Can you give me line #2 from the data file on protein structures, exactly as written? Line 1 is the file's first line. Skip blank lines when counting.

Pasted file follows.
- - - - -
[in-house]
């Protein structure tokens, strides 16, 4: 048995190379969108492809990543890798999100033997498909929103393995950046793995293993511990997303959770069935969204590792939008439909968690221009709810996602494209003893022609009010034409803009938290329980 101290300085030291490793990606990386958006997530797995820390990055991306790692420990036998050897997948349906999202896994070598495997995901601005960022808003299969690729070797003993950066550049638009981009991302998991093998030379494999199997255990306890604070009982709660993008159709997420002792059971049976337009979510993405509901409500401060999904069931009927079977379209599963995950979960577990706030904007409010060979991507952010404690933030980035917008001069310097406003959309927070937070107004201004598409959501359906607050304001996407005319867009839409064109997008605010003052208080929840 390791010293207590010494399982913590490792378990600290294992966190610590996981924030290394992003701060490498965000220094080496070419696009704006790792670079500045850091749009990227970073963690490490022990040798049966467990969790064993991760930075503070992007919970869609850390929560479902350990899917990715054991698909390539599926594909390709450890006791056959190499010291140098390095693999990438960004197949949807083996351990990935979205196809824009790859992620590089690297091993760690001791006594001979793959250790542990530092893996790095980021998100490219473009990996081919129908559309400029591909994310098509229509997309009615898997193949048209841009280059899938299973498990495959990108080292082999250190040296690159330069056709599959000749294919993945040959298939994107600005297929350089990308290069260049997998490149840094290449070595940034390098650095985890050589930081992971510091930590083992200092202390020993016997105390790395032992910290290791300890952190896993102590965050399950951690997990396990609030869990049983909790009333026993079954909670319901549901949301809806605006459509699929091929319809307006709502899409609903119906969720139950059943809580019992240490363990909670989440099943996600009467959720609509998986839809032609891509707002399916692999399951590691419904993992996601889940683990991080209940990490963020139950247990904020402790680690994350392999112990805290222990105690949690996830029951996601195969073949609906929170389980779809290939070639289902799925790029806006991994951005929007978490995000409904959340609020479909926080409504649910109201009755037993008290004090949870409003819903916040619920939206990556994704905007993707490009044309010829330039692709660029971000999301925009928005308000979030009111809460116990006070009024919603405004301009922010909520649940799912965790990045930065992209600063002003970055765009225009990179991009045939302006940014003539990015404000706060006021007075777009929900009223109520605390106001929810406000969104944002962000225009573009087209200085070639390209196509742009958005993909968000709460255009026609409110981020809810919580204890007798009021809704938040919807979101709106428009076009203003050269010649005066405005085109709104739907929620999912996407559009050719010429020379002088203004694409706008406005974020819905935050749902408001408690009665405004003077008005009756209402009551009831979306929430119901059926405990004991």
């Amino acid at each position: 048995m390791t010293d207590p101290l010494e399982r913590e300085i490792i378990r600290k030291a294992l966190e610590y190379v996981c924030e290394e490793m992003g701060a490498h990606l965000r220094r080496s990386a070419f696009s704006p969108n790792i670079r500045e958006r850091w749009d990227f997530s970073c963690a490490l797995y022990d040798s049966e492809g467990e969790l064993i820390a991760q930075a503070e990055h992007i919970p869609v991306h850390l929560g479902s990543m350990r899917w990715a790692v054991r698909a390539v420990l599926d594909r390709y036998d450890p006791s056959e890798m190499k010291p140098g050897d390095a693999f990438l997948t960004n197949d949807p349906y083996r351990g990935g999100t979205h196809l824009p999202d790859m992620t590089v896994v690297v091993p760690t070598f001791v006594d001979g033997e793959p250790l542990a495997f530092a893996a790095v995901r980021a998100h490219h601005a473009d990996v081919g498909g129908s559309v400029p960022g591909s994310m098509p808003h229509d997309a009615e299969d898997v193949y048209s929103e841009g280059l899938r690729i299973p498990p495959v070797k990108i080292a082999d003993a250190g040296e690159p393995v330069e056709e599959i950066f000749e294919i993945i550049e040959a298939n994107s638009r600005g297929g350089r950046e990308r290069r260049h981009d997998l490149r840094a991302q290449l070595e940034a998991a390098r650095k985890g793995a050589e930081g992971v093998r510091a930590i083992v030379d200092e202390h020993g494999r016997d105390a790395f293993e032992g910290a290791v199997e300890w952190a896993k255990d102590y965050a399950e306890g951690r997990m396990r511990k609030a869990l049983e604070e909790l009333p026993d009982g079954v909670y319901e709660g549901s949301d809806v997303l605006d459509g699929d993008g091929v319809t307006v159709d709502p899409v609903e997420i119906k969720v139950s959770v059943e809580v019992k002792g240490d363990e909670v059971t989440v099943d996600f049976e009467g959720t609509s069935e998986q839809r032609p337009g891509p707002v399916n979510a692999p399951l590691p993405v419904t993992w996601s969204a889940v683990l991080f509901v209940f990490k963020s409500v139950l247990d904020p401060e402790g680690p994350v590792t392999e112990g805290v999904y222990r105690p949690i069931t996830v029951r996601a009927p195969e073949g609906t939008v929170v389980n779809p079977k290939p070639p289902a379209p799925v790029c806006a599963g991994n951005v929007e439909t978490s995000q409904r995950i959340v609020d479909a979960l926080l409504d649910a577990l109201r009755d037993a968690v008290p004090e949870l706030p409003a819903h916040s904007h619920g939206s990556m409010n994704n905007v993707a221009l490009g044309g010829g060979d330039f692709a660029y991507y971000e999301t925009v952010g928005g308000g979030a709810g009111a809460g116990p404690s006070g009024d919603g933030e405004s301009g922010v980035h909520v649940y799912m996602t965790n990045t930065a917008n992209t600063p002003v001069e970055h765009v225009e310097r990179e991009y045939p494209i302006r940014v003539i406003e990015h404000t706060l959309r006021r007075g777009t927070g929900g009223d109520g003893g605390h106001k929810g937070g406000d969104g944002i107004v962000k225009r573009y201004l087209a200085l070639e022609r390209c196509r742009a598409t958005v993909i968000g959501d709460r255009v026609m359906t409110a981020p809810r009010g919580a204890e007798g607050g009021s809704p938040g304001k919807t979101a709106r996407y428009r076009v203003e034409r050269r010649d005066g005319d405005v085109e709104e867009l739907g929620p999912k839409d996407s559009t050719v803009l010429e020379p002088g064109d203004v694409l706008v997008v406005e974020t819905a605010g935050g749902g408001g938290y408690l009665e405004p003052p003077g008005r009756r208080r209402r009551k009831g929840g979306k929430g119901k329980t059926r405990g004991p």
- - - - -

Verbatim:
């Protein structure tokens, strides 16, 4: 048995190379969108492809990543890798999100033997498909929103393995950046793995293993511990997303959770069935969204590792939008439909968690221009709810996602494209003893022609009010034409803009938290329980 101290300085030291490793990606990386958006997530797995820390990055991306790692420990036998050897997948349906999202896994070598495997995901601005960022808003299969690729070797003993950066550049638009981009991302998991093998030379494999199997255990306890604070009982709660993008159709997420002792059971049976337009979510993405509901409500401060999904069931009927079977379209599963995950979960577990706030904007409010060979991507952010404690933030980035917008001069310097406003959309927070937070107004201004598409959501359906607050304001996407005319867009839409064109997008605010003052208080929840 390791010293207590010494399982913590490792378990600290294992966190610590996981924030290394992003701060490498965000220094080496070419696009704006790792670079500045850091749009990227970073963690490490022990040798049966467990969790064993991760930075503070992007919970869609850390929560479902350990899917990715054991698909390539599926594909390709450890006791056959190499010291140098390095693999990438960004197949949807083996351990990935979205196809824009790859992620590089690297091993760690001791006594001979793959250790542990530092893996790095980021998100490219473009990996081919129908559309400029591909994310098509229509997309009615898997193949048209841009280059899938299973498990495959990108080292082999250190040296690159330069056709599959000749294919993945040959298939994107600005297929350089990308290069260049997998490149840094290449070595940034390098650095985890050589930081992971510091930590083992200092202390020993016997105390790395032992910290290791300890952190896993102590965050399950951690997990396990609030869990049983909790009333026993079954909670319901549901949301809806605006459509699929091929319809307006709502899409609903119906969720139950059943809580019992240490363990909670989440099943996600009467959720609509998986839809032609891509707002399916692999399951590691419904993992996601889940683990991080209940990490963020139950247990904020402790680690994350392999112990805290222990105690949690996830029951996601195969073949609906929170389980779809290939070639289902799925790029806006991994951005929007978490995000409904959340609020479909926080409504649910109201009755037993008290004090949870409003819903916040619920939206990556994704905007993707490009044309010829330039692709660029971000999301925009928005308000979030009111809460116990006070009024919603405004301009922010909520649940799912965790990045930065992209600063002003970055765009225009990179991009045939302006940014003539990015404000706060006021007075777009929900009223109520605390106001929810406000969104944002962000225009573009087209200085070639390209196509742009958005993909968000709460255009026609409110981020809810919580204890007798009021809704938040919807979101709106428009076009203003050269010649005066405005085109709104739907929620999912996407559009050719010429020379002088203004694409706008406005974020819905935050749902408001408690009665405004003077008005009756209402009551009831979306929430119901059926405990004991």